Long- and short-time immunological memory in different strains of mice given nasally an adjuvant-combined nasal influenza vaccine.
ABSTRACT Immunological memory induced by nasal immunization with adjuvant-combined influenza vaccine was analyzed in different ages and strains of mice. The memory activities were assessed by secondary nasal-wash IgA and serum IgG antibody (Ab) responses and protection against challenge infection with a lethal dose of influenza virus. Mice were primed with 0.1 microg of vaccine and boosted with 0.1 or 1.0 microg vaccine 1 (short-term memory)- or 17 (long-term memory)-months later. Influenza-specific short-term memory responses in young adult BALB/c mice (2-month-old) were significantly higher than those of long-term memory activities in mice boosted at 19 months of age. However, those influenza-specific long-term memory responses provided protective immunity against influenza virus challenge and were higher than short-term memory in aged mice primed at 18-month-old and boosted 1 month later. These results show that the age at which initial nasal immunization is given is critically important in order to induce protective immunity in aged mice. Similar findings were noted in the C3H mouse strain; however, C57BL/6 mice failed to induce influenza-specific immune responses in both young adult and aged mice. These results indicate that low doses of cholera toxin B subunit (supplemented with 0.2% of hole toxin) combined nasal vaccine may required further improvement in order to provide protective immunity in human use.
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Article: Options for the Control of Influenza01/1986;
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ABSTRACT: Evaluation of the efficacy of nasal influenza vaccine combined with Escherichia coli heat-labile enterotoxin B subunit (LTB) containing a trace amount of the holotoxin (LT) in inducing antibody responses among volunteers, which was conducted during the winter season of 1993-1994, is reported. A trivalent inactivated vaccine, composed of A/Yamagata/32/89 (H1N1), A/Kitakyusyu/159/93 (H3N2) and B/Bangkok/163/90 influenza virus strains, was used alone or together with the adjuvant, recombinant LTB supplemented with 0.5% recombinant LT (LTB*). The volunteers were divided into two groups: 73 volunteers (mean age 35.0 +/- 12.0 years) inoculated intranasally (i.n.) with LTB*-combined vaccine and 49 volunteers (37.9 +/- 11.3) inoculated i.n. with the vaccine alone. Vaccination was done twice 4 weeks apart. Salivary secretory IgA and serum hemagglutination-inhibiting (HI) antibodies were measured before and 8 weeks after the primary vaccination. For the sake of convenience, more than a 1.4-fold rise in IgA antibody response (units of specific IgA antibody per microgram of total IgA) and a fourfold or greater rise in HI antibody titer after vaccination were regarded as a positive antibody response. Thirty-seven (50.3%) and 36 (49.3%) of the 73 vaccinees, respectively, given the nasal LTB*-combined vaccine showed positive IgA and HI antibody responses to one or more of the three vaccine strains. In comparison, positive antibody responses in the group given vaccine alone were 32.7% for IgA and 30.6% for HI antibody. There was a significant difference between these two groups. These results suggest that the nasal LTB*-combined vaccine could enhance the production of higher levels not only of serum HI antibody but IgA antibodies in the respiratory tract than do the nasal vaccine alone.Vaccine 03/1996; 14(2):113-9. · 3.49 Impact Factor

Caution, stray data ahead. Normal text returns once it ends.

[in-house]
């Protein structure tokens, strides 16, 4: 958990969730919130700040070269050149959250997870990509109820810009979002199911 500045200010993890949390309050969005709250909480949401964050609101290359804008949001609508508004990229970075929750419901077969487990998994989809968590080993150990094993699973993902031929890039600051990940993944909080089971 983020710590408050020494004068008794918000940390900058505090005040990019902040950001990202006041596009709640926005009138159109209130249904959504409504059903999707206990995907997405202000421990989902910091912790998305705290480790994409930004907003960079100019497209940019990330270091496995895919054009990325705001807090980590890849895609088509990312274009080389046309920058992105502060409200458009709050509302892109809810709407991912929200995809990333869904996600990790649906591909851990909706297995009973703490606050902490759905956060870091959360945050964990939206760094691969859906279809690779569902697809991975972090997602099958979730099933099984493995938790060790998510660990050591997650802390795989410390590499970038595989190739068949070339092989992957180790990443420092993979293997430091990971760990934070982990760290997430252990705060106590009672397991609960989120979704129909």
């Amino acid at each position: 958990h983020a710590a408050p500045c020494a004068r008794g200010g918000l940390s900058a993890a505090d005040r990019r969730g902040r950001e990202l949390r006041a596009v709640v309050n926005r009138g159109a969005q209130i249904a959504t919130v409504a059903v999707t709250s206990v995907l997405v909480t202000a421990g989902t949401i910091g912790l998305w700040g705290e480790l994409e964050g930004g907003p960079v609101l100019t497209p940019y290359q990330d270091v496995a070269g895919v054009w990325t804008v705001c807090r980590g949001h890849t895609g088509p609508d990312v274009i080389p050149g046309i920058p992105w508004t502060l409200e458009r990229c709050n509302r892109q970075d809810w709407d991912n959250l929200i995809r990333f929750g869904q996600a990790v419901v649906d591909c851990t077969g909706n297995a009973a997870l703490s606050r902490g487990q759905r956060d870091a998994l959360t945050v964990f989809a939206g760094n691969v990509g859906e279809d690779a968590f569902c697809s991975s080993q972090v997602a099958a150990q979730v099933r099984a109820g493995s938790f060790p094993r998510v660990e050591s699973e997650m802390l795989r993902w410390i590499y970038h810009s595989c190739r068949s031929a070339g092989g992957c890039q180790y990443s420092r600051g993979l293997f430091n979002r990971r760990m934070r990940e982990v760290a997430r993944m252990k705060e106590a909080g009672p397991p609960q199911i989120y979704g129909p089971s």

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ABSTRACT: Immune responses and protection against influenza virus infection were compared between young (2 months) and aged (18 months) BALB/c, C3H and C57BL/6 (B6) mice after intranasal vaccination. The mice were immunized with 2.5 microg protein of A/PR/8/34 (PR8) (H1N1) virus vaccine containing a cholera toxin adjuvant. In both the young and aged BALB/c mice, high levels of PR8-specific antibody-forming cell (AFC) responses were induced in the nasal-associated lymphoid tissue (NALT) 7 days after immunization. Nasal wash IgA and serum IgG antibody (Ab) responses to the PR8 haemagglutinin (HA) 4 weeks after immunization were slightly higher in the young mice than in the aged mice. The young mice showed complete protection against challenge infection, while the aged mice showed only a partial protection. In the C3H mice, NALT-AFC, and IgA and IgG Ab responses were higher in the young mice than those in the aged mice in parallel with the more efficient protection in the young mice than in the aged mice. Both the young and aged B6 mice showed no NALT-AFC responses, scarce IgA and IgG Ab responses and no protection. In the BALB/c mice, IgG1 and IgG2a levels were significantly lower in the aged mice. On the other hand, in the C3H mice, only IgG2a level was significantly lower in the aged mice. Similar results were obtained in terms of immune responses and protection between the young and aged mice of three different strains of mice after intra-nasal immunization with 0.1 microg of PR8 vaccine containing the adjuvant, two-times at 4-week intervals. In the B6 mice, the immune response was improved by immunization with a higher dose of the adjuvant-combined vaccine. These results suggest that local Ab responses, as well as systemic Ab responses, are downregulated in aged mice, although the degree of the downregulation of immune responses differs from strain to strain.Vaccine 08/2001; 19(28-29):3981-9. · 3.49 Impact Factor